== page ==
Le Monde diplomatique, 3 December 2013
Yassin al-Haj Saleh, Syria’s most well-known secular intellectual who is known as hakim al-thawra, the sage of the revolution, has finally left his country to seek refuge in Turkey. He is one of the last intellectual activists leaving Syria. “I know a handful that are left behind, but most are looking for ways to leave,” he says. For over two years his articles in Al-Hayat, the major pan-Arab daily published from London, have offered penetrating insight into the Syrian revolution, deconstructing the language of domination and violence exercised by Assad regime.
Born in Raqqa, in northern Syria, he was a third-year medical student in Aleppo when he was arrested for belonging to a political group (the Syrian Communist Party’s Political Bureau). I asked him if their party had used violence. He said: “We did not even have a kitchen knife, we did not slap a single person on the face!” It was the period of conflict between the Syrian state and Muslim Brotherhood, and Saleh’s group considered the regime responsible for the violence. Although he was arrested in 1980, his trial took place only 12 years later, in 1992. He was sentenced to a 15-year prison term for “opposing the objectives of the revolution” and “forming a secret organization aiming to overthrow the state.”
At the end of his imprisonment, Saleh started to become anxious. “People think that long imprisonment is difficult. That is not true. The early years are hard, but then you get used to it. At the end, the idea that you will regain freedom causes anxiety,” he said. When his fifteen years in prison had ended, he was brought before three military intelligence officers. They offered him a choice: to collaborate with them, or return to prison indefinitely.
When Saleh protested that he had been illegally arrested and had already spent 15 years in prison, he was transferred to Tadmor prison — notorious for a massacre that took place in 1980. “Syrians say that when you are transferred from Tadmor to another prison, you already win half your liberty. In Tadmor, violence is indiscriminate and omnipresent.” He was freed after a year. He had been 19 when he was arrested and the Soviet state was then a superpower; when he was released, he was 35 and the world had changed.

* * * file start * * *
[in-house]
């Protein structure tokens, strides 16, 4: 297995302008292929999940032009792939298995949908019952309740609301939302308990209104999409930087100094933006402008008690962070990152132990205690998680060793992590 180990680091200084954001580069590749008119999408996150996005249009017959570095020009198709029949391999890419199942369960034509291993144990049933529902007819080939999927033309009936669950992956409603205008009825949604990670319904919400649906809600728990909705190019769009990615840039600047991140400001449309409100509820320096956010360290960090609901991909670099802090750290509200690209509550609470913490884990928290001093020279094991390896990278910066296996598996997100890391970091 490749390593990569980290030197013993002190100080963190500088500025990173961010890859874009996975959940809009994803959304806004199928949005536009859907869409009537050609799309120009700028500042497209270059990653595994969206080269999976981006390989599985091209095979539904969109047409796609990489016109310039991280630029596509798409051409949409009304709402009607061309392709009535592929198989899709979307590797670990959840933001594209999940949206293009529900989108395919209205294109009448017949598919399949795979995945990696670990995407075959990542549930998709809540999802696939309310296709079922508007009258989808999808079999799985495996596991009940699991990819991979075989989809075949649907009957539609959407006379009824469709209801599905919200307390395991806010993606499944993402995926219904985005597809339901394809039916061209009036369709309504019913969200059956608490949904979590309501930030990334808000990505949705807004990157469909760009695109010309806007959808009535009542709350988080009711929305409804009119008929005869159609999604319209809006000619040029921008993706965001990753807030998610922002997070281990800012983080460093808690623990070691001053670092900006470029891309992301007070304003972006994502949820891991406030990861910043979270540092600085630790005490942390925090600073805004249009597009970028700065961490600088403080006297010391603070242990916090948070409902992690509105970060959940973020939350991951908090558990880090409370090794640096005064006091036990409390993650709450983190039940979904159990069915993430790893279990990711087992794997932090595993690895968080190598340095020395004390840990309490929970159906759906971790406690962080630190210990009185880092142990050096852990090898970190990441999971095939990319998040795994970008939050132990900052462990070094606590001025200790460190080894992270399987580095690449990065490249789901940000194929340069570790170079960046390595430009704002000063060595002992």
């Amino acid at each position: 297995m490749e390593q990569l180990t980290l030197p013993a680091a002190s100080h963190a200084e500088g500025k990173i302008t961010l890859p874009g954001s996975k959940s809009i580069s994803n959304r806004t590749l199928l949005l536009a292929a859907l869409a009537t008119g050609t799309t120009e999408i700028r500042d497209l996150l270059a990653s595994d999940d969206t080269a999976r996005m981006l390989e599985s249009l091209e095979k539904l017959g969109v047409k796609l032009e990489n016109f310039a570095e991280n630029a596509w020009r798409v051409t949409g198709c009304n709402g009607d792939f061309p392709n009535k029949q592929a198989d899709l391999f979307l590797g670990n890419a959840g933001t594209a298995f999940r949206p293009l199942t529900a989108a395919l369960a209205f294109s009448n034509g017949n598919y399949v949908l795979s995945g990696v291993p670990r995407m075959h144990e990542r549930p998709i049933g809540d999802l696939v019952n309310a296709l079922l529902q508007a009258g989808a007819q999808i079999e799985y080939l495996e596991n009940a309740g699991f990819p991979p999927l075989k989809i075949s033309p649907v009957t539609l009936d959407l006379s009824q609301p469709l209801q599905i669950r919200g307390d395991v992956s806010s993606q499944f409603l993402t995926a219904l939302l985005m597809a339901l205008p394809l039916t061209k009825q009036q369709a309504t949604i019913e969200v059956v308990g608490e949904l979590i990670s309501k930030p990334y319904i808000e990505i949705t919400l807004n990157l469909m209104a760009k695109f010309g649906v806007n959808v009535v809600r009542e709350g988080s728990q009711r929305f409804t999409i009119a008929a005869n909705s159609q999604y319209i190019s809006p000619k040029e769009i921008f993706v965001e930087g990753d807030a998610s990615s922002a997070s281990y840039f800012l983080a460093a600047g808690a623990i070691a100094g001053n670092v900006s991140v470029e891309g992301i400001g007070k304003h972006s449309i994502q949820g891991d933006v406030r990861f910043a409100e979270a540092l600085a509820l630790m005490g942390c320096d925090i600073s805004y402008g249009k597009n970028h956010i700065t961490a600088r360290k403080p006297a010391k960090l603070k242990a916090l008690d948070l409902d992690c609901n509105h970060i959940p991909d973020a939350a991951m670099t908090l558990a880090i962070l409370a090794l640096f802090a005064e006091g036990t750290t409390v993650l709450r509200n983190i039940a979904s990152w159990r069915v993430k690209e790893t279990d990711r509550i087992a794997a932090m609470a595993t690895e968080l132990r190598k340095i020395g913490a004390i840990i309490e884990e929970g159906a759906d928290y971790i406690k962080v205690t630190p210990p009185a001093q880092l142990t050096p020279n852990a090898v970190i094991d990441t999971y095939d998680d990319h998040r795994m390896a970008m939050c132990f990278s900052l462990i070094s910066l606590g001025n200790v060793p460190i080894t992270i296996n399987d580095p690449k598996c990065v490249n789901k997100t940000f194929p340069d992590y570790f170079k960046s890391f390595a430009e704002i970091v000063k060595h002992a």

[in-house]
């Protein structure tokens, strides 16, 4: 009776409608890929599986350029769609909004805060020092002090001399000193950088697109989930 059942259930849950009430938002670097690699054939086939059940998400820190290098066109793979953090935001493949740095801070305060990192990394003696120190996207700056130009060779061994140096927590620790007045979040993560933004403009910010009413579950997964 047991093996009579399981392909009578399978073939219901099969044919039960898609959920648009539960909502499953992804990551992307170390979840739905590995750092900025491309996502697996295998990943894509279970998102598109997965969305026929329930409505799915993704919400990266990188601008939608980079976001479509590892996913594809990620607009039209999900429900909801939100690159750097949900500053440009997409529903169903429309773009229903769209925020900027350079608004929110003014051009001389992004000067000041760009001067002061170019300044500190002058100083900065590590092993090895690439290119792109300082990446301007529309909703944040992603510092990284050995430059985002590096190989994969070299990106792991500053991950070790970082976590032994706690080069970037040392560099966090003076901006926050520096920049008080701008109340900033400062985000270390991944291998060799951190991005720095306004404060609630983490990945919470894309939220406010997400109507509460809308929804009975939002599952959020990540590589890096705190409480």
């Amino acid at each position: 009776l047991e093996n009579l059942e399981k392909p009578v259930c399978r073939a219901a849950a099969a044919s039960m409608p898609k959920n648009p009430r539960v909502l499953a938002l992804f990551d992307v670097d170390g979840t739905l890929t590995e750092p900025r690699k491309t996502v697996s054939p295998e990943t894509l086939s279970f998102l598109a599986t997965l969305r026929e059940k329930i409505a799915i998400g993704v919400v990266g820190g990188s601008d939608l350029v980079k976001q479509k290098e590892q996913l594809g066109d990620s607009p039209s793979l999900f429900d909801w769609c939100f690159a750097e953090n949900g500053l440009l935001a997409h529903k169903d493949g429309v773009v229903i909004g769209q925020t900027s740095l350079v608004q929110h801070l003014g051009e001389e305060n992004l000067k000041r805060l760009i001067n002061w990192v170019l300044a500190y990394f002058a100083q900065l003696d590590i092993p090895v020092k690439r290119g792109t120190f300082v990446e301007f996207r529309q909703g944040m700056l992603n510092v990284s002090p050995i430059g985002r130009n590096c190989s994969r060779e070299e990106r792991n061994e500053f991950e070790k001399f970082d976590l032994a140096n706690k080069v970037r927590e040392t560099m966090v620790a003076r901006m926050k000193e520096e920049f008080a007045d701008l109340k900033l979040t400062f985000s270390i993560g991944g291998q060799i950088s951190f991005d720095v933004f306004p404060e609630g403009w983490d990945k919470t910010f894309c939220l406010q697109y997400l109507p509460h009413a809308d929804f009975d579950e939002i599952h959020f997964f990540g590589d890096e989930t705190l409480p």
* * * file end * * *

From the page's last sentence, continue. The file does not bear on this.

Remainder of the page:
Two weeks after the protests started, Saleh went underground. “I was not wanted [by the authorities] at the time. For over two years I decided to stay in Syria avoiding arrest, and to continue writing.” He went to the apartment of a friend in Damascus who was not known to the various security services, gave up talking to foreign TV stations, and stopped using his mobile phone. “But after two years I felt as though I was suffocating. I was immobile, seeing less and less people. Staying in Damascus did not serve its purpose anymore.” After two years without exercise, he had put on ten kilos.
He left central Damascus for the eastern suburbs, eastern Ghouta, and lived in a civil defence centre. “They brought in corpses every day: two or three a day, and once 28. Several times they brought people suffering from chemical attacks, foam coming out of their mouths. They were washed by water to get rid of the chemical agents on their hair, and clothes.” There was not enough food. The extra kilos he gained during the two previous years melted away in few months.
Ghouta was under siege, and living conditions extreme. By that time rebel forces had entered his hometown, Raqqa. He decided to go north. Leaving Ghouta was dangerous: three previous convoys had fallen into a trap and been killed. Saleh was one of 12 to attempt to leave, and the oldest. They had to walk 20 kilometres through plantations before reaching Qalamoun. From there they travelled on the back of a truck, driving by night without car lights. The whole trip to Raqqa took 19 days.